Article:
• GoodRelations CookBook http://www.ebusiness-unibw.org/wiki/GoodRelations#Recipes_and_Examples Martin Hepp, 57 mhepp@computer.org
    • osCommerce Extension http://code.google.com/p/goodrelations-for-oscommerce/ Martin Hepp, 58 mhepp@computer.org
    • Joomla/VirtueMart Extension http://code.google.com/p/goodrelations-for-joomla/ Martin Hepp, 59 mhepp@computer.org
    • GoodRelations in Oxid eSales • Popular shop software • Free recipe for adding GoodRelations, developed by Daniel Bingel http://www.ebusiness-unibw.org/wiki/GoodRelations4Oxid Martin Hepp, 60 mhepp@computer.org
    • GoodRelations in Magento • Testshop – http://www.la-mousson.de/ • Extension: – Uwe Stoll, http://www.semantium.de/
    • Google Product Feed Converter http://www.ebusiness-unibw.org/tools/google-product-feed-converter/ Martin Hepp, 62 mhepp@computer.org
    • BMEcat2GoodRelations • Converts complete catalogs from the popular BMEcat XML Schema into GoodRelations http://www.ebusiness-unibw.org/tools/bmecat2goodrelations/ Martin Hepp, 63 mhepp@computer.org
    • Product Model Data Scenario • Scope – Individual product models – Quantitative and qualitative features • Suitable for – Manufacturers of commodities Martin Hepp, 64 mhepp@computer.org
    • Linked Open Commerce Dataspace http://loc.openlinksw.com/sparql Martin Hepp, 65 mhepp@computer.org
    • Linked Open Commerce Dataspace http://loc.openlinksw.com/sparql Martin Hepp, 66 mhepp@computer.org
    • Conclusion
    • Today: Loss of Variety and Detail Many Different Variety in Products Preferences Web Search Manufacturers & Consumers Retailers Martin Hepp, 68 mhepp@computer.org
    • 2010: Point-to-Point Commerce Many Different Variety in Products Preferences Manufacturers & Consumers Retailers Martin Hepp, 69 mhepp@computer.org
    • Why Should I Bother? • Web Shops: Better visibility in latest generation search engines (e.g. Yahoo) – Same holds for any business that has a Web page, from A as in Amusement Park to Z as in Zoo. • Manufacturers: Allow your retailers to reuse product feature data with minimal overhead at both ends. • Software Developers: Help your customers to use and generate Semantic Web data. It’s easy! Martin Hepp, 70 mhepp@computer.org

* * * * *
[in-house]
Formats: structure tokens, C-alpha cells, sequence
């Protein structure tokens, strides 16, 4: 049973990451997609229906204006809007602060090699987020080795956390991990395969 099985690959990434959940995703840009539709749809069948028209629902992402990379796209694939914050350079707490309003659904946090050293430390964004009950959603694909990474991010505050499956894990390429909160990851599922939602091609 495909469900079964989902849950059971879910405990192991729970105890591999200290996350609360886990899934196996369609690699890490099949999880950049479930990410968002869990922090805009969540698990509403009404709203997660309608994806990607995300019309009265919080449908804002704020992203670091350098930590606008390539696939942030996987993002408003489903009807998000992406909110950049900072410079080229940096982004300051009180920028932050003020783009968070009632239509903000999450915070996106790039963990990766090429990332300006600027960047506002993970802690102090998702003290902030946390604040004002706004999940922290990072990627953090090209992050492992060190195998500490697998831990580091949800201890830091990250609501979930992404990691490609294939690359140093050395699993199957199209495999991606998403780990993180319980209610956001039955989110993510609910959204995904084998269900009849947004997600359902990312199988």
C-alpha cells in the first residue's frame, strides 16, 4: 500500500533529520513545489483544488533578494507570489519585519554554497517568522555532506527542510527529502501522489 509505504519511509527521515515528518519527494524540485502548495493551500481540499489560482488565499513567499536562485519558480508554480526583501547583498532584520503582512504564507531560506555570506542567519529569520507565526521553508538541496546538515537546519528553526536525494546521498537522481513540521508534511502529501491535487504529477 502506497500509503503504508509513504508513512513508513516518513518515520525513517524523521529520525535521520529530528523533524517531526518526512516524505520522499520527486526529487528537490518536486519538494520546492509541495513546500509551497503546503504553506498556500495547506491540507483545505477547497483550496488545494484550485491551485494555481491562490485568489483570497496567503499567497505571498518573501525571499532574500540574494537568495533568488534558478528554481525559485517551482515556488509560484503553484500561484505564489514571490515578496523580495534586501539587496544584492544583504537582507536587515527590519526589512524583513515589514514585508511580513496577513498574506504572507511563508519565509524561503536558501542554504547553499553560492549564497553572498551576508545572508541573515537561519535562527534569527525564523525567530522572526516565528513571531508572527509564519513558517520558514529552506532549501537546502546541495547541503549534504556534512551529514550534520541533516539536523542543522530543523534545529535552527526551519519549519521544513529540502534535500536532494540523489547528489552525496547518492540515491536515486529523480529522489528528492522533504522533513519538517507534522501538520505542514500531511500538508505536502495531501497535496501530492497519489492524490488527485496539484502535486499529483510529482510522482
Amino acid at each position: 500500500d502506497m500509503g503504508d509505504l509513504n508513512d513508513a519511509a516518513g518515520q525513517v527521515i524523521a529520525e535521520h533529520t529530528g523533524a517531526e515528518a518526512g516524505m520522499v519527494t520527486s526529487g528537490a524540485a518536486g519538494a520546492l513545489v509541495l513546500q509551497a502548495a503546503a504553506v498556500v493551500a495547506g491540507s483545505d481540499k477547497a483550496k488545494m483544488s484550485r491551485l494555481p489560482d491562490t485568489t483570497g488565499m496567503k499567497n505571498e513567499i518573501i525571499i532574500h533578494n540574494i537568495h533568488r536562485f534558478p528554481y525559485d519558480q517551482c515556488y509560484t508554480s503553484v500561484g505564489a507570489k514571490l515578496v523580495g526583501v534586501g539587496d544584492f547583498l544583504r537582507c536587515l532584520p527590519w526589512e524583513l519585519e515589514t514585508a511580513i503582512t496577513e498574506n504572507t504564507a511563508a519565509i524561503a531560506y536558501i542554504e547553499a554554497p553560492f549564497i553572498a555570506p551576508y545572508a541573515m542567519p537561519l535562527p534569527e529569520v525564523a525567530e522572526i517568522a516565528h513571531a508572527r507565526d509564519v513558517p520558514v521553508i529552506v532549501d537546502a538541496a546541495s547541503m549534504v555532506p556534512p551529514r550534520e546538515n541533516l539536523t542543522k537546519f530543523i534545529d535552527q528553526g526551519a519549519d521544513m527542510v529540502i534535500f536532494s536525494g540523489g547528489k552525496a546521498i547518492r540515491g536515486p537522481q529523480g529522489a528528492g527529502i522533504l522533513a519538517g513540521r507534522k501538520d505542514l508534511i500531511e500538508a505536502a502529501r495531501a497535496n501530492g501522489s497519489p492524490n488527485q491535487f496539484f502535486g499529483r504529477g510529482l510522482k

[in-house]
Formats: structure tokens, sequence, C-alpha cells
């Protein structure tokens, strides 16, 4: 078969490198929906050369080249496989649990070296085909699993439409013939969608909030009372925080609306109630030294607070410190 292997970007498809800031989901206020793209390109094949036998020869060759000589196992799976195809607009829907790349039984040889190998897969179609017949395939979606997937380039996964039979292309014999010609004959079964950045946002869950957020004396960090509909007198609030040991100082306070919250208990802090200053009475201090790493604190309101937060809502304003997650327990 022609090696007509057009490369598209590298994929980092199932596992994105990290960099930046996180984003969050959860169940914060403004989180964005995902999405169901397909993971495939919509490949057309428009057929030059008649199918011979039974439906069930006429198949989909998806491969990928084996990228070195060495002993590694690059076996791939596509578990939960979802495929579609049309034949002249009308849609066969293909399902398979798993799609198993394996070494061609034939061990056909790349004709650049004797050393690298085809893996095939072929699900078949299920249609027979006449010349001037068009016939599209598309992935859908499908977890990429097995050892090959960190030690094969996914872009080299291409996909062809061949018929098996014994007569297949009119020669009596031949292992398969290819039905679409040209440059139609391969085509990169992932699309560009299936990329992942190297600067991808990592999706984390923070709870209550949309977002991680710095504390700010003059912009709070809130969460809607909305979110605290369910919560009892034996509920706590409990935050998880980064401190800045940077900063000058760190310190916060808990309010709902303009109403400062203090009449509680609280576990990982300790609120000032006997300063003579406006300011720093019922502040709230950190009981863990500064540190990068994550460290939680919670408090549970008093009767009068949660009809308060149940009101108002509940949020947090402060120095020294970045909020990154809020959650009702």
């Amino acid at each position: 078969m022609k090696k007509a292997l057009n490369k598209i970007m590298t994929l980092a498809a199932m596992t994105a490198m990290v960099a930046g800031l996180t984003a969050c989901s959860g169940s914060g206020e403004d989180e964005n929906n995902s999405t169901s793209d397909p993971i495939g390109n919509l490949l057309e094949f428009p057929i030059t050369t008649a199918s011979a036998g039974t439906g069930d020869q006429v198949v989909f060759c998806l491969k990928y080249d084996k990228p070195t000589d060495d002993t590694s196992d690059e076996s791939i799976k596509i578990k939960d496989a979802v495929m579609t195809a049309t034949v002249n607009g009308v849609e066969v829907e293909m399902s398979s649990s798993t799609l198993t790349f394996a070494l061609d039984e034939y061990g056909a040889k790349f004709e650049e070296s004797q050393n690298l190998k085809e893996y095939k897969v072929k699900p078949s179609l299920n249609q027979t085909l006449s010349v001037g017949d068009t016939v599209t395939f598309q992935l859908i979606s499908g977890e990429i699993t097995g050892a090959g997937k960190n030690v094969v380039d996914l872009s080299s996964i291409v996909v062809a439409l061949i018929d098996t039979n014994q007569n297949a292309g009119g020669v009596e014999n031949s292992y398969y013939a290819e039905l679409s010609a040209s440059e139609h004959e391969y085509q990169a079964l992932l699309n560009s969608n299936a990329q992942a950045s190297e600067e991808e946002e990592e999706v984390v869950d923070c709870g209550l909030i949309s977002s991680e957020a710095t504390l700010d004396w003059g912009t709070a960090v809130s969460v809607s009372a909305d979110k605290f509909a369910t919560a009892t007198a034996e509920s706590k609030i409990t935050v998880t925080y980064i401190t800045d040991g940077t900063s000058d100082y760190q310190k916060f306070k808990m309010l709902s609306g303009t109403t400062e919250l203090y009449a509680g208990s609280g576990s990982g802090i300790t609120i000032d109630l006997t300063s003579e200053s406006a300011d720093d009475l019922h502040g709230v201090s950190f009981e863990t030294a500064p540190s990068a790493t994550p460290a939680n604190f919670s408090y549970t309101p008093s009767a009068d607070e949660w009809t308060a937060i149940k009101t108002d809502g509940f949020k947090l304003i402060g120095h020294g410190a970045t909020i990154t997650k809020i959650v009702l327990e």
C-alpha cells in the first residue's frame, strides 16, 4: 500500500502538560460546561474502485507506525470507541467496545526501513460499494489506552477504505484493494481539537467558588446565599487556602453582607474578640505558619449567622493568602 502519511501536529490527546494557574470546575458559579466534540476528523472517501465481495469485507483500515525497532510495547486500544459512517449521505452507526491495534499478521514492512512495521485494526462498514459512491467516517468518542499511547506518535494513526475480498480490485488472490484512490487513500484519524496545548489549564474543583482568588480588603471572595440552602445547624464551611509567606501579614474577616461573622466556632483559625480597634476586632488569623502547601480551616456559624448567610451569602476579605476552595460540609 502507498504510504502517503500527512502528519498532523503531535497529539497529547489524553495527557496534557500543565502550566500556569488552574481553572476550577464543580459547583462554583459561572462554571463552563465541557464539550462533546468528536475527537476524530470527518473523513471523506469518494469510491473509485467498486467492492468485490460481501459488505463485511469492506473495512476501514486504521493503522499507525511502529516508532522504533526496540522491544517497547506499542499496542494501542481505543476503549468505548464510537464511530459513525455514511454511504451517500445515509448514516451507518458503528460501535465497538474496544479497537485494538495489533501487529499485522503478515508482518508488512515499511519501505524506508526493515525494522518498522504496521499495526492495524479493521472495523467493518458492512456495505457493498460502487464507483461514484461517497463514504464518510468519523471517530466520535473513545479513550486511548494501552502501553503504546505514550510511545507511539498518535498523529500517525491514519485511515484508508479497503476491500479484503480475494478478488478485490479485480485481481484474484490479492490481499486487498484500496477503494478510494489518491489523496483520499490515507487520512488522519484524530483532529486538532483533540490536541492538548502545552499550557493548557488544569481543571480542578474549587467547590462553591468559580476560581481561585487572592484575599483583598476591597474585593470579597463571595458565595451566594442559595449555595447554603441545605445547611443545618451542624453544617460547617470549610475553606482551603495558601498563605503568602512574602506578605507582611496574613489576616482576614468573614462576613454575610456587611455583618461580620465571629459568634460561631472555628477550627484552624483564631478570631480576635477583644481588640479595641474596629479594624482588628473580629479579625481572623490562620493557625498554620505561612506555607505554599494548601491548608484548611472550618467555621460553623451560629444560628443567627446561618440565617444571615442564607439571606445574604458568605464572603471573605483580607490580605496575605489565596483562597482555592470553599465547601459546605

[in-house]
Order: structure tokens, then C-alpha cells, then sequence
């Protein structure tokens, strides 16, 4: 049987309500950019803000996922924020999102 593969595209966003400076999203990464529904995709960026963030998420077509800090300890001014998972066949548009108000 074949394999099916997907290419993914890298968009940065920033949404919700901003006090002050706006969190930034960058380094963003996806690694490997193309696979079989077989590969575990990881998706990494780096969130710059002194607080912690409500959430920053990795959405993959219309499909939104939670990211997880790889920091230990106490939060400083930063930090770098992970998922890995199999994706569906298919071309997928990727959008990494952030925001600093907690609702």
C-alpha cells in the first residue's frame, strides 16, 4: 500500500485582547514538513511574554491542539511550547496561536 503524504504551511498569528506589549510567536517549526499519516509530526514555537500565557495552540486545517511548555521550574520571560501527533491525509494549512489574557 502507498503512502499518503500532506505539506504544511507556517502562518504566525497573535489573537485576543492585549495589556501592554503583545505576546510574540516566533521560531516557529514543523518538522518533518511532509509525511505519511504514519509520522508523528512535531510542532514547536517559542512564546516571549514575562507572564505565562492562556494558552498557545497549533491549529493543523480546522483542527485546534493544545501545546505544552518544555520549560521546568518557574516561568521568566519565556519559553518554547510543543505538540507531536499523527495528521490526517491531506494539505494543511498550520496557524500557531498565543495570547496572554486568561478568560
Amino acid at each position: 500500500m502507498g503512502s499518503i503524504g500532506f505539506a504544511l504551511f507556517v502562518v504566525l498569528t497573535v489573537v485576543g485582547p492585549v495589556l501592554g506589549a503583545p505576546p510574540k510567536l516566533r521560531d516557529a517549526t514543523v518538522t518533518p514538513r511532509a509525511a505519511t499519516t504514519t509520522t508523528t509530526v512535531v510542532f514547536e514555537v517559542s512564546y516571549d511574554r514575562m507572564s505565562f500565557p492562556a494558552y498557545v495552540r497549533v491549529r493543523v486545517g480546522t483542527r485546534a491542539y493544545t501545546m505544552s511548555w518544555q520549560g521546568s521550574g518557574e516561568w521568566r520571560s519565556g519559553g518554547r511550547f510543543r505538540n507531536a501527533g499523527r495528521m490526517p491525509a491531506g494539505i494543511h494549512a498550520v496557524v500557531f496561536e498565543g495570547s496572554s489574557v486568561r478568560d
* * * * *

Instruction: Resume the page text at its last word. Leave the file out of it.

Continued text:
• What Should I Do? • Web Shops: Create a GoodRelations data dump of your range of offers (rather simple) • Vendors of Web Shop Software: Create GoodRelations import and export interfaces (we can help you with that) • Every Business: Ask your webmaster to create at least a basic description of your range of products or services • Entrepreneurs: Invent new business models based on GoodRelations data Martin Hepp, 71 mhepp@computer.org
    • Part V: The Sky Is the Limit Semantics in Affiliate Models, Serendipity, Matchmaking
    • http://igoogr.appspot.com/
    • GoodRelations as a Global Schema
    • Thank you! http://purl.org/goodrelations/ Prof. Dr. Martin Hepp Chair of General Management and E-Business Universitaet der Bundeswehr University Muenchen Werner-Heisenberg-Weg 39 D-85579 Neubiberg, Germany Phone: +49 89 6004-4217 Fax: +49 89 6004-4620 http://www.unibw.de/ebusiness/ http://purl.org/goodrelations/ mhepp@computer.org Martin Hepp, 76 mhepp@computer.org
    • Bonus Track: Tools and Resources
    • Additional Information • Web Page – Ontology – Language Reference – Primer – Recipes – Wiki http://purl.org/goodrelations/ Martin Hepp, 78 mhepp@computer.org
    • GoodRelations User‘s Guide („Primer“) http://www.heppnetz.de/projects/goodrelations/primer/ 79
    • GoodRelations Cookbook: Recipes & Examples http://www.ebusiness-unibw.org/wiki/GoodRelations#Recipes_and_Examples Martin Hepp, 80 mhepp@computer.org
    • GoodRelations Annotator http://www.ebusiness-unibw.org/tools/goodrelations-annotator/ Martin Hepp, 81 mhepp@computer.org
    • GoodRelations Validator http://www.ebusiness-unibw.org/tools/goodrelations-validator/ Martin Hepp, 82 mhepp@computer.org
    • RDF2dataRSS Tool http://www.ebusiness-unibw.org/tools/rdf2datarss/ Martin Hepp, 83 mhepp@computer.org
    • Growing Interest of Developers
    • Thank you! http://purl.org/goodrelations/ Prof. Dr. Martin Hepp Chair of General Management and E-Business Universitaet der Bundeswehr University Muenchen Werner-Heisenberg-Weg 39 D-85579 Neubiberg, Germany Phone: +49 89 6004-4217 Fax: +49 89 6004-4620 http://www.unibw.de/ebusiness/ http://purl.org/goodrelations/ mhepp@computer.org Martin Hepp, 85 mhepp@computer.org